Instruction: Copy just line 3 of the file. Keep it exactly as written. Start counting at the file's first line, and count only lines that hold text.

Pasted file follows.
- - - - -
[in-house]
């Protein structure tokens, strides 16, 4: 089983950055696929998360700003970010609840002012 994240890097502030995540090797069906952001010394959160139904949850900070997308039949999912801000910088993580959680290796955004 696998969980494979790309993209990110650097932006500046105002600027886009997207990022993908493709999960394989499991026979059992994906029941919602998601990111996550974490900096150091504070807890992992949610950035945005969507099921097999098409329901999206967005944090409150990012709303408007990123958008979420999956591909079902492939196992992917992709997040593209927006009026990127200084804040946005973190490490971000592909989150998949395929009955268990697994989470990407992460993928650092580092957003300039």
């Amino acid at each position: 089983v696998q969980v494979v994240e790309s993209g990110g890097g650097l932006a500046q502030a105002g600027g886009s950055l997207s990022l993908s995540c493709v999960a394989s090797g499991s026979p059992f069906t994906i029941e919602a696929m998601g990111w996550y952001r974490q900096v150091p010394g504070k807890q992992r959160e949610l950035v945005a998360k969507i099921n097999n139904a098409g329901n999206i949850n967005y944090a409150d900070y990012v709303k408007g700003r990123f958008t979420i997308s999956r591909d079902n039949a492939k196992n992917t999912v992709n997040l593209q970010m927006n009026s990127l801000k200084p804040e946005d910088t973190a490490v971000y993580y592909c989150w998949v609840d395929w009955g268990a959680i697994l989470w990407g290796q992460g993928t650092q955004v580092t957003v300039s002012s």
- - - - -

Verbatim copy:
């Amino acid at each position: 089983v696998q969980v494979v994240e790309s993209g990110g890097g650097l932006a500046q502030a105002g600027g886009s950055l997207s990022l993908s995540c493709v999960a394989s090797g499991s026979p059992f069906t994906i029941e919602a696929m998601g990111w996550y952001r974490q900096v150091p010394g504070k807890q992992r959160e949610l950035v945005a998360k969507i099921n097999n139904a098409g329901n999206i949850n967005y944090a409150d900070y990012v709303k408007g700003r990123f958008t979420i997308s999956r591909d079902n039949a492939k196992n992917t999912v992709n997040l593209q970010m927006n009026s990127l801000k200084p804040e946005d910088t973190a490490v971000y993580y592909c989150w998949v609840d395929w009955g268990a959680i697994l989470w990407g290796q992460g993928t650092q955004v580092t957003v300039s002012s």